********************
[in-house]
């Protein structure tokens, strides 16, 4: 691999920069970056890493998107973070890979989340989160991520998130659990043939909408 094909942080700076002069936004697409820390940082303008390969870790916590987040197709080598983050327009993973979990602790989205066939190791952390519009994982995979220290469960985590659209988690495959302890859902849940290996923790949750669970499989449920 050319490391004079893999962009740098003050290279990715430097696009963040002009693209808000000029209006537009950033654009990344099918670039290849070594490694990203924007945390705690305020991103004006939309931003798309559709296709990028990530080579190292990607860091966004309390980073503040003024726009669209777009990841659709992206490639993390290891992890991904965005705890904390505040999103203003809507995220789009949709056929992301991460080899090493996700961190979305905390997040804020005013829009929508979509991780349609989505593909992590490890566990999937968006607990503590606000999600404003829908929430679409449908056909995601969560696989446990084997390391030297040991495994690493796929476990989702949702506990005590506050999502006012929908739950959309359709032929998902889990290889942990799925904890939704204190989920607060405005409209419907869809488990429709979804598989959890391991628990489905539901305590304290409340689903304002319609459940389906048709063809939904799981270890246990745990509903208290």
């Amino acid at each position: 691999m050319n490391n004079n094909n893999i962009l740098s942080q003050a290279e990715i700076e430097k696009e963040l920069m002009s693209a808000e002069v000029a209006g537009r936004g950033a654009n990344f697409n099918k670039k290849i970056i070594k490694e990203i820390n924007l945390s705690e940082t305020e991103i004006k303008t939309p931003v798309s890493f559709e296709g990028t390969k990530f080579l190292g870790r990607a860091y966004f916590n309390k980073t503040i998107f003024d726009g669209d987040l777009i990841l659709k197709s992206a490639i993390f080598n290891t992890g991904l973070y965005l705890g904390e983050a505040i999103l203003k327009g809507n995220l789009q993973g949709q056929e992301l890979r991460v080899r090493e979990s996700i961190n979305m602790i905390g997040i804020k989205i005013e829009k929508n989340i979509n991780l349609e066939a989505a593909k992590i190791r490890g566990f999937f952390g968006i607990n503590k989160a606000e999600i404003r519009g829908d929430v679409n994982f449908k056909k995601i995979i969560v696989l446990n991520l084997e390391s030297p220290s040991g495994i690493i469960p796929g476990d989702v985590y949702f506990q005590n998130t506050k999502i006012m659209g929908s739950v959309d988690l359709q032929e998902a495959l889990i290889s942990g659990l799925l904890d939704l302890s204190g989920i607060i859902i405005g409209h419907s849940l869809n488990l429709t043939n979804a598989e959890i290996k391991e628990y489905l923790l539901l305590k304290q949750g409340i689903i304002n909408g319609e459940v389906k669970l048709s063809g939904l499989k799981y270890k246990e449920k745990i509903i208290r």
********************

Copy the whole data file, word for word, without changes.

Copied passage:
[in-house]
């Protein structure tokens, strides 16, 4: 691999920069970056890493998107973070890979989340989160991520998130659990043939909408 094909942080700076002069936004697409820390940082303008390969870790916590987040197709080598983050327009993973979990602790989205066939190791952390519009994982995979220290469960985590659209988690495959302890859902849940290996923790949750669970499989449920 050319490391004079893999962009740098003050290279990715430097696009963040002009693209808000000029209006537009950033654009990344099918670039290849070594490694990203924007945390705690305020991103004006939309931003798309559709296709990028990530080579190292990607860091966004309390980073503040003024726009669209777009990841659709992206490639993390290891992890991904965005705890904390505040999103203003809507995220789009949709056929992301991460080899090493996700961190979305905390997040804020005013829009929508979509991780349609989505593909992590490890566990999937968006607990503590606000999600404003829908929430679409449908056909995601969560696989446990084997390391030297040991495994690493796929476990989702949702506990005590506050999502006012929908739950959309359709032929998902889990290889942990799925904890939704204190989920607060405005409209419907869809488990429709979804598989959890391991628990489905539901305590304290409340689903304002319609459940389906048709063809939904799981270890246990745990509903208290």
């Amino acid at each position: 691999m050319n490391n004079n094909n893999i962009l740098s942080q003050a290279e990715i700076e430097k696009e963040l920069m002009s693209a808000e002069v000029a209006g537009r936004g950033a654009n990344f697409n099918k670039k290849i970056i070594k490694e990203i820390n924007l945390s705690e940082t305020e991103i004006k303008t939309p931003v798309s890493f559709e296709g990028t390969k990530f080579l190292g870790r990607a860091y966004f916590n309390k980073t503040i998107f003024d726009g669209d987040l777009i990841l659709k197709s992206a490639i993390f080598n290891t992890g991904l973070y965005l705890g904390e983050a505040i999103l203003k327009g809507n995220l789009q993973g949709q056929e992301l890979r991460v080899r090493e979990s996700i961190n979305m602790i905390g997040i804020k989205i005013e829009k929508n989340i979509n991780l349609e066939a989505a593909k992590i190791r490890g566990f999937f952390g968006i607990n503590k989160a606000e999600i404003r519009g829908d929430v679409n994982f449908k056909k995601i995979i969560v696989l446990n991520l084997e390391s030297p220290s040991g495994i690493i469960p796929g476990d989702v985590y949702f506990q005590n998130t506050k999502i006012m659209g929908s739950v959309d988690l359709q032929e998902a495959l889990i290889s942990g659990l799925l904890d939704l302890s204190g989920i607060i859902i405005g409209h419907s849940l869809n488990l429709t043939n979804a598989e959890i290996k391991e628990y489905l923790l539901l305590k304290q949750g409340i689903i304002n909408g319609e459940v389906k669970l048709s063809g939904l499989k799981y270890k246990e449920k745990i509903i208290r």